Clearly, Malacañang no less, should be held accountable not only because it continues to fail to put a stop to these gross and wanton human rights violations, but because it has initiated all these in the first place through its militarist policy of “total war against the Left” and because it continues to encourage and reward the perpetrators in spite of widespread condemnation and its own posturing and protestations of innocence.
To the victims of the state’s human rights violations and their supporters, the Arroyo regime is not just an accomplice or compliant collaborator, it is the mastermind of all these crimes.
These recent events leave no doubt as to the real danger, if not the intent, behind the Anti-terrorism Bill (ATB) that Mrs. Arroyo wants approved by the Senate before the ASEAN ministerial meeting that the Philippines is hosting in December. Not content with getting away with murder and other grievous offenses, Malacañang wants the state apparatus to have an even greater leeway to invade privacy, arrest and detain indefinitely on the basis of the flimsiest (and in practice, fabricated) accusations, proscribe legitimate protest actions such as industrial strikes and political rallies and illegalize legitimate organizations critical of government, and a whole slew of fascist measures that would allow it to rule with an iron hand without having to declare martial law.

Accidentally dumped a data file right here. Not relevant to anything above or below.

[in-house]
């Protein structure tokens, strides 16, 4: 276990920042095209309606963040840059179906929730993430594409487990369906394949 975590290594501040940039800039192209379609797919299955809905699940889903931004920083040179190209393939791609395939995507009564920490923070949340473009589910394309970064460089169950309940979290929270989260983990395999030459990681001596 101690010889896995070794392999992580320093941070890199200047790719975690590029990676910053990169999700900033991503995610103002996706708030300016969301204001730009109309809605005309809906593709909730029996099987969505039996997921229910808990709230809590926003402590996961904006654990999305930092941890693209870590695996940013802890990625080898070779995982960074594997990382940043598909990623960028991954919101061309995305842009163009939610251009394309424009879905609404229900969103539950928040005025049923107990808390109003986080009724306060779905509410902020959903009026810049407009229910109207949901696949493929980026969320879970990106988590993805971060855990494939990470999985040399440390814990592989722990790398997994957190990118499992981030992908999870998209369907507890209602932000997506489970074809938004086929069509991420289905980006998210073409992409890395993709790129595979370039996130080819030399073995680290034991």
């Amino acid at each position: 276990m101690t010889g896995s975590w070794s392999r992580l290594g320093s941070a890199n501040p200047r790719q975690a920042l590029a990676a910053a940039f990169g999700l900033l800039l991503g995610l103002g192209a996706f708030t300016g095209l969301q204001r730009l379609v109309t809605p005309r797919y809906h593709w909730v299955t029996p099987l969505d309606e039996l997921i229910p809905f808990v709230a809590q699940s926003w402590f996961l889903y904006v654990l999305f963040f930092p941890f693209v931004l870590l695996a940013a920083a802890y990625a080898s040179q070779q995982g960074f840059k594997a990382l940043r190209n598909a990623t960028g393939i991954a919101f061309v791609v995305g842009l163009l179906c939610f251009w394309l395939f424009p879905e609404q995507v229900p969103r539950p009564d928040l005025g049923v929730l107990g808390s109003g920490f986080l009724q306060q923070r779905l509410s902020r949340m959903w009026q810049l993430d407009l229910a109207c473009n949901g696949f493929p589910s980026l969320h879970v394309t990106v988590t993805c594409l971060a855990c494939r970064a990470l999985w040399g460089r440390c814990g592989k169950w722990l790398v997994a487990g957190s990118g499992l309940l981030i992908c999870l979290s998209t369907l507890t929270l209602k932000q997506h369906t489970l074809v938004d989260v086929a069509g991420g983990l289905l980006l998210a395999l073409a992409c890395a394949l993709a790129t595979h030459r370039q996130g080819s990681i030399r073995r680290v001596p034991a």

In fact the International Commission of Jurists (ICJ), “a leading international non-governmental organization consisting of jurists who represent all the regions and legal systems in the world, working to uphold the rule of law and the legal protection of human rights,” has urged the Philippine Senate not to adopt the ATB without “significant amendments to ensure compliance with international humanitarian law.”